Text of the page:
Grand Rapids Triathlons

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Photo from Grand Rapids Triathlon Facebook
 

The Grand Rapids Triathlon is the perfect race for many reasons. First, it offers a variety of distances: Sprint (600m swim, 12-mile bike, 5k run), Olympic (1500m swim, 25-mile bike, 10k run), and Half-Iron (1.2-mile swim, 56-mile bike, 13.1-mile run). Next, the swim is in a small little river, and not Lake Michigan-style (ahem, Racine and Steelhead), meaning you’re pretty much guaranteed a chance to do the swim. Finally, it’s a destination, yet local, type of race. It’s a three to four hour drive from Chicagoland depending on traffic and feels far enough away to be a “vacation,” while also being close enough to not have to take a day off of work.

Having three different distance races, AND being host to the USAT Clydesdale and Athena National Championship, this race is super well-organized. The transition area is really long, but everyone has to run through it both ways, so it doesn’t really matter!

All of the half-iron distance athletes begin the swim first, with the first wave starting at 7 a.m. and the last starting at 7:15 a.m. The Sprint swim goes off in waves from 7:30 a.m. – 8:05 a.m., and the Olympic waves go off from 8:15 a.m. – 8:30 a.m. The staggered starts help greatly to decrease the amount of bikers on the course at the same time (unless you’re near the front end of the half-iron distance race, in which you might encounter some Olympic distance athletes).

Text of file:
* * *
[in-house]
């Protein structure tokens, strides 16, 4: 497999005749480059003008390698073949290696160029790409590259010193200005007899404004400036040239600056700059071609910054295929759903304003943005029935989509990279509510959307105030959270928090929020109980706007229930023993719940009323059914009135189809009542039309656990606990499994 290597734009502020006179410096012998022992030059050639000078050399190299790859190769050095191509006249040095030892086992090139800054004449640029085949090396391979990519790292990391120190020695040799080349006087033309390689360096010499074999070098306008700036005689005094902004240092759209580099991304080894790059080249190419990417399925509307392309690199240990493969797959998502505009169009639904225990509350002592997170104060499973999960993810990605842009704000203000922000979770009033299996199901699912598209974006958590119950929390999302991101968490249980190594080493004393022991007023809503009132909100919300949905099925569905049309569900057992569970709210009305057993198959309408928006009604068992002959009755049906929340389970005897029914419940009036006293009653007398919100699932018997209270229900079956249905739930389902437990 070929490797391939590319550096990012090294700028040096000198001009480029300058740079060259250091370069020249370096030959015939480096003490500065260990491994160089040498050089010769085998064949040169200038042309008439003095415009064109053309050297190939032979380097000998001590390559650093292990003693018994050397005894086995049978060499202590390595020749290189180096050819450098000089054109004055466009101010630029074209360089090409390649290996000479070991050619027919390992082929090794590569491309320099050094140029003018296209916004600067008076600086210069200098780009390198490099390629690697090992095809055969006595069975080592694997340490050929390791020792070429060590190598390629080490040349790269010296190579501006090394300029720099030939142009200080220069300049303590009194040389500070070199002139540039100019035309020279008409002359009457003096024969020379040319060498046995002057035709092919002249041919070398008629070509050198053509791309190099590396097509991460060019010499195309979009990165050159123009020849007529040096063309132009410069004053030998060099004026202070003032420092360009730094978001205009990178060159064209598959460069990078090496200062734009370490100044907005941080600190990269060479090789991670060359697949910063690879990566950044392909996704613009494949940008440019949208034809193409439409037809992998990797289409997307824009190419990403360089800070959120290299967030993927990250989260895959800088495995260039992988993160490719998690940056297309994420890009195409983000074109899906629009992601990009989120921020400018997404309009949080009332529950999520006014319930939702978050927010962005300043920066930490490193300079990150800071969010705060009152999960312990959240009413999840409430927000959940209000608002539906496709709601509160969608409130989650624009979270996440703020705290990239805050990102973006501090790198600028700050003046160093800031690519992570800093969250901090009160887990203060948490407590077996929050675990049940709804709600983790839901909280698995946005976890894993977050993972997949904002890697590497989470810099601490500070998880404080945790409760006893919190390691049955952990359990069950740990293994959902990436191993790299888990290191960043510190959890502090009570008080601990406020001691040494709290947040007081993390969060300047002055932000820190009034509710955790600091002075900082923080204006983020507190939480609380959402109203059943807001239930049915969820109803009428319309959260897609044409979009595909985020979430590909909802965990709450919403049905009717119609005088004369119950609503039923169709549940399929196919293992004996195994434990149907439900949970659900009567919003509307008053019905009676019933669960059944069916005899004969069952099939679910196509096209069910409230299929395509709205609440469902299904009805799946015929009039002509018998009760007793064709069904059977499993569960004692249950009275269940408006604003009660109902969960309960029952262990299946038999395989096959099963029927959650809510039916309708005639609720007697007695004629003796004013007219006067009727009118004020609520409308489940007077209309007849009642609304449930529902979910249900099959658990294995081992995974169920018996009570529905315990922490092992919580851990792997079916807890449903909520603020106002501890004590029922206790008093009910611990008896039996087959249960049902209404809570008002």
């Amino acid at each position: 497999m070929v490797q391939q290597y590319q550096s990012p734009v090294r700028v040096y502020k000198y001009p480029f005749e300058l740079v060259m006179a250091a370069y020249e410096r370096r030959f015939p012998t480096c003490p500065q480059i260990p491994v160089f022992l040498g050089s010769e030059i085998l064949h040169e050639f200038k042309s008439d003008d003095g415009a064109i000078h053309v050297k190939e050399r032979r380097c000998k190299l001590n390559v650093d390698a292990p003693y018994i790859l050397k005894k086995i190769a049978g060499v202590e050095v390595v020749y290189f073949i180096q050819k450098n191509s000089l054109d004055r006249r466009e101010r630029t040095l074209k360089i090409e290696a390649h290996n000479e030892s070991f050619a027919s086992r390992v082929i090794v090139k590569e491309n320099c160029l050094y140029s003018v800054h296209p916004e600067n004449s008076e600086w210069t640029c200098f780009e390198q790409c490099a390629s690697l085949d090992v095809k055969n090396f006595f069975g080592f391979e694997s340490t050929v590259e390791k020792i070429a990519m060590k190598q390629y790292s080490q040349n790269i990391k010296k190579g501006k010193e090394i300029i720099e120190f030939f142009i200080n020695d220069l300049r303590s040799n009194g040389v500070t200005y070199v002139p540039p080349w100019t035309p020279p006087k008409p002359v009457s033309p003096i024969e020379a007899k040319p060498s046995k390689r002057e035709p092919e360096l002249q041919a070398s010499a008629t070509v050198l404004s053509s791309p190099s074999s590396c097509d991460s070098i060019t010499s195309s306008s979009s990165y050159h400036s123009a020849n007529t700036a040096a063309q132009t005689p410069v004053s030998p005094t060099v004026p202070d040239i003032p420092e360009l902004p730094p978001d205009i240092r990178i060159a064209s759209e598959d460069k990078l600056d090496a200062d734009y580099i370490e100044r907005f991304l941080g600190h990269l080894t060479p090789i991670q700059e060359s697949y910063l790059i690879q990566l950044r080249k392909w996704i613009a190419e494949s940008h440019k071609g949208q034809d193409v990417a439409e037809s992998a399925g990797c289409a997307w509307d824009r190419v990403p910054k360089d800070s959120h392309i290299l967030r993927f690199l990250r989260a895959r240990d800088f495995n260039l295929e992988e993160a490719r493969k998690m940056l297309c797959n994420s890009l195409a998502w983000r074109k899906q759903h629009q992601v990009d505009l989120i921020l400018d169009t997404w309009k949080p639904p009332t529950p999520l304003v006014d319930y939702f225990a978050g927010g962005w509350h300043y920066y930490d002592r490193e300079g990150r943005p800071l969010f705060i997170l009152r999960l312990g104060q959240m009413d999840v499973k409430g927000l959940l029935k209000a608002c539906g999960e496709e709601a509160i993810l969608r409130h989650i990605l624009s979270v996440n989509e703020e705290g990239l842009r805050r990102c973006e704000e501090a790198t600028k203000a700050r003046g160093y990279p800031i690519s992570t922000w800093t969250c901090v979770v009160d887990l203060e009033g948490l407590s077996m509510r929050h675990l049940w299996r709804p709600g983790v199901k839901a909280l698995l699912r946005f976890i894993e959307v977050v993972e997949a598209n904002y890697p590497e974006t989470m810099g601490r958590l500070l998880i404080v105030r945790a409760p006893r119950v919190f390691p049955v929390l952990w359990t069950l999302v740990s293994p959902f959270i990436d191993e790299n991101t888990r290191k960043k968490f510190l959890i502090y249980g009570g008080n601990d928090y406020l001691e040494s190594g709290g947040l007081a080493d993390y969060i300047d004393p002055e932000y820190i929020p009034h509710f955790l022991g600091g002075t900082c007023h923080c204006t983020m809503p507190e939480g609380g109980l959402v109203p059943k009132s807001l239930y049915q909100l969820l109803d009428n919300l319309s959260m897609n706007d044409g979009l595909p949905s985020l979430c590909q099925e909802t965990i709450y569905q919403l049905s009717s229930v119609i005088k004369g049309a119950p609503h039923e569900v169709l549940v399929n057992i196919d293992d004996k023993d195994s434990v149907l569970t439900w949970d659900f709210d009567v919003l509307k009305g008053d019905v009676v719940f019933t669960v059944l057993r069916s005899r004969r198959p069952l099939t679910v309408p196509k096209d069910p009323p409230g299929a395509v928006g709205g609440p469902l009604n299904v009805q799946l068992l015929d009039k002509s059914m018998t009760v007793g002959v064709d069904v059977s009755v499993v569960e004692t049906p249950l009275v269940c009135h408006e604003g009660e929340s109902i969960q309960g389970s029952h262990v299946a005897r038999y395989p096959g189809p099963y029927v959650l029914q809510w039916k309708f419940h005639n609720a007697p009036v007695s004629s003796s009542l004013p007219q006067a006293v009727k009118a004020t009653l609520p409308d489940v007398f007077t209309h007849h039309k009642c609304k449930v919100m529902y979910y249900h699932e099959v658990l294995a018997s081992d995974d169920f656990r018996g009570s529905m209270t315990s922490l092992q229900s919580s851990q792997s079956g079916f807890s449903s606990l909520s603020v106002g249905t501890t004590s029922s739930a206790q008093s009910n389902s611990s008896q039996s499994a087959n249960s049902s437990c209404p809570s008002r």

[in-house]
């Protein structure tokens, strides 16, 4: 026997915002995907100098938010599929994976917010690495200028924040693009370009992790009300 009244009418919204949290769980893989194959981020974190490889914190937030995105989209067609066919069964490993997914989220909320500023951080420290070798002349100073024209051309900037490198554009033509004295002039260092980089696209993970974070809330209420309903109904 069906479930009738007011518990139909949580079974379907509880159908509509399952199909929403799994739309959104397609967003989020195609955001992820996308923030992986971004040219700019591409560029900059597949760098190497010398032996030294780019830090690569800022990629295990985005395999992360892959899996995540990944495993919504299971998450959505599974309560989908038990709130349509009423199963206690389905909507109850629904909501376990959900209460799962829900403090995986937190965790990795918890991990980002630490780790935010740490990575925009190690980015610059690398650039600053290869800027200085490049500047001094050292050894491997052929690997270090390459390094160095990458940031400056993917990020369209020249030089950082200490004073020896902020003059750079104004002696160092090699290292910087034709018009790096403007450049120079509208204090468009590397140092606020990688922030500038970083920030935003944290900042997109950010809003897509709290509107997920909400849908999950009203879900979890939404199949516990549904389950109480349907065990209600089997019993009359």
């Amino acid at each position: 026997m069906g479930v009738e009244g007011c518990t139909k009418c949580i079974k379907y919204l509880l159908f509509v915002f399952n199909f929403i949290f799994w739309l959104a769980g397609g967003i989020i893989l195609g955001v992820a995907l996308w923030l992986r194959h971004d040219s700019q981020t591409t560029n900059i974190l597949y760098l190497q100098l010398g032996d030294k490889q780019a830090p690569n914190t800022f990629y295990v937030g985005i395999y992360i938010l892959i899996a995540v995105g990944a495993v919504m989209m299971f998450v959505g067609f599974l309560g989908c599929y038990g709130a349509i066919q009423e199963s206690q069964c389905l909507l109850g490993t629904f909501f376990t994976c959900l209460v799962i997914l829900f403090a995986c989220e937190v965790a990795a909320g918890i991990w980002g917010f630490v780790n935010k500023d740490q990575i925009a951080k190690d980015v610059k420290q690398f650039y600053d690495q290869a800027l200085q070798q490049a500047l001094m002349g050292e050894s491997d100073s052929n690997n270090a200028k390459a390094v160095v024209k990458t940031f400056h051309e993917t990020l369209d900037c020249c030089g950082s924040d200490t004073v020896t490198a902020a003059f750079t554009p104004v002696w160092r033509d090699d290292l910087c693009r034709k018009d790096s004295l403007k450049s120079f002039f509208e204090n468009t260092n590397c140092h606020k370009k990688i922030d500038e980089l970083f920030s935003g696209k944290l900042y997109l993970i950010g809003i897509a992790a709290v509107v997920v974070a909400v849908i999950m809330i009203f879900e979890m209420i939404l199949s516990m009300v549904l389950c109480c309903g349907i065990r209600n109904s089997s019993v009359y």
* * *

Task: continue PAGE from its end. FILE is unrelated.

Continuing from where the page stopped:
After exiting the swim, you run through transition to grab your bike before heading out for your 12, 25, or 56-mile ride. The sprint and Olympic turnarounds are very obvious, which is not so fun for those competing in the half (especially if you’re having a rough day!). The roads are decent, but definitely do not make for a fast bike split by any means. The best part about all three races are that they are out-and-backs, meaning you can see your friends/family/spouse/competition once you/they pass halfway.

Transition two is just as long, but this time you’re not carrying a wetsuit and goggles. Right as you exit transition, volunteers are offering water and Gatorade, which is definitely welcomed.

The run course is two loops for the half-iron distance. I would definitely not describe the run as easy, with slight inclines and up-and-down out-and-back sections. It was super nice to have a few out-and-back sections as you again get to see those that are close enough to you and gauge how you are doing. It is a bit sad to see the Olympic distance athletes heading in as you are completing lap one of the run, but the crowd support totally gets you pumped to go back out for loop two.

The finish line is probably 200m deep with spectators cheering like crazy as athletes finish. I truly felt like I was at an Ironman with the way the crowd was cheering. Also kind of cool to note, you can bring your kid/spouse/pet across the finish line with you (something you cannot do in Ironman events).

Finally, awards and swag. The t-shirt/tank this year was super cool. This race always has pretty nice t-shirts for athletes. Athletes could also grab some Chik-Fil-A cookies, pizza, chocolate milk, and fruit after finishing the race. Overall, this is a super well-run triathlon, family/spectator friendly, and a great way to spend a weekend “away” in the Midwest.

To hear more about my personal race experience, head over to jacquisjourney.com/blog

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